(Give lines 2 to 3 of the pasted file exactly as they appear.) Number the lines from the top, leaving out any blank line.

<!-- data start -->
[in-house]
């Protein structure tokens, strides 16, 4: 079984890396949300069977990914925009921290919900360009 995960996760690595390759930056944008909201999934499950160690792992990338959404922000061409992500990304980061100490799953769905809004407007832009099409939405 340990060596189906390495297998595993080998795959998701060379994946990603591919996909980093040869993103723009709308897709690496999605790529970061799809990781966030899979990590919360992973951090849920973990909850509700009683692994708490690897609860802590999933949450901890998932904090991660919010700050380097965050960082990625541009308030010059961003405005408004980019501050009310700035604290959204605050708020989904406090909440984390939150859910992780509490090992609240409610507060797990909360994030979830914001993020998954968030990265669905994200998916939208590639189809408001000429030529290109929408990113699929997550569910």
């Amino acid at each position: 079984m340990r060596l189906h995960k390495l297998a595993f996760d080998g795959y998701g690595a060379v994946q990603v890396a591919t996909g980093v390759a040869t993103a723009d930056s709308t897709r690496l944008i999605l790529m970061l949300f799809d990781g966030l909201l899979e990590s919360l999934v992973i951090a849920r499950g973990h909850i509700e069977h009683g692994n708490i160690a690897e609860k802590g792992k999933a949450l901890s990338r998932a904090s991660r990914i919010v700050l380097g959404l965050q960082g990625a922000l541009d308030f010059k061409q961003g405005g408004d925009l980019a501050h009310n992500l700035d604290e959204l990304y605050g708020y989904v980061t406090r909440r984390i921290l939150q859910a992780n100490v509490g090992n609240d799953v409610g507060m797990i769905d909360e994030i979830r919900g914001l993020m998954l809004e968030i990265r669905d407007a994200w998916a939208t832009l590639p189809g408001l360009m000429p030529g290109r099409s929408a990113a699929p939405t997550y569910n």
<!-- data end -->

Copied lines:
């Protein structure tokens, strides 16, 4: 079984890396949300069977990914925009921290919900360009 995960996760690595390759930056944008909201999934499950160690792992990338959404922000061409992500990304980061100490799953769905809004407007832009099409939405 340990060596189906390495297998595993080998795959998701060379994946990603591919996909980093040869993103723009709308897709690496999605790529970061799809990781966030899979990590919360992973951090849920973990909850509700009683692994708490690897609860802590999933949450901890998932904090991660919010700050380097965050960082990625541009308030010059961003405005408004980019501050009310700035604290959204605050708020989904406090909440984390939150859910992780509490090992609240409610507060797990909360994030979830914001993020998954968030990265669905994200998916939208590639189809408001000429030529290109929408990113699929997550569910």
């Amino acid at each position: 079984m340990r060596l189906h995960k390495l297998a595993f996760d080998g795959y998701g690595a060379v994946q990603v890396a591919t996909g980093v390759a040869t993103a723009d930056s709308t897709r690496l944008i999605l790529m970061l949300f799809d990781g966030l909201l899979e990590s919360l999934v992973i951090a849920r499950g973990h909850i509700e069977h009683g692994n708490i160690a690897e609860k802590g792992k999933a949450l901890s990338r998932a904090s991660r990914i919010v700050l380097g959404l965050q960082g990625a922000l541009d308030f010059k061409q961003g405005g408004d925009l980019a501050h009310n992500l700035d604290e959204l990304y605050g708020y989904v980061t406090r909440r984390i921290l939150q859910a992780n100490v509490g090992n609240d799953v409610g507060m797990i769905d909360e994030i979830r919900g914001l993020m998954l809004e968030i990265r669905d407007a994200w998916a939208t832009l590639p189809g408001l360009m000429p030529g290109r099409s929408a990113a699929p939405t997550y569910n």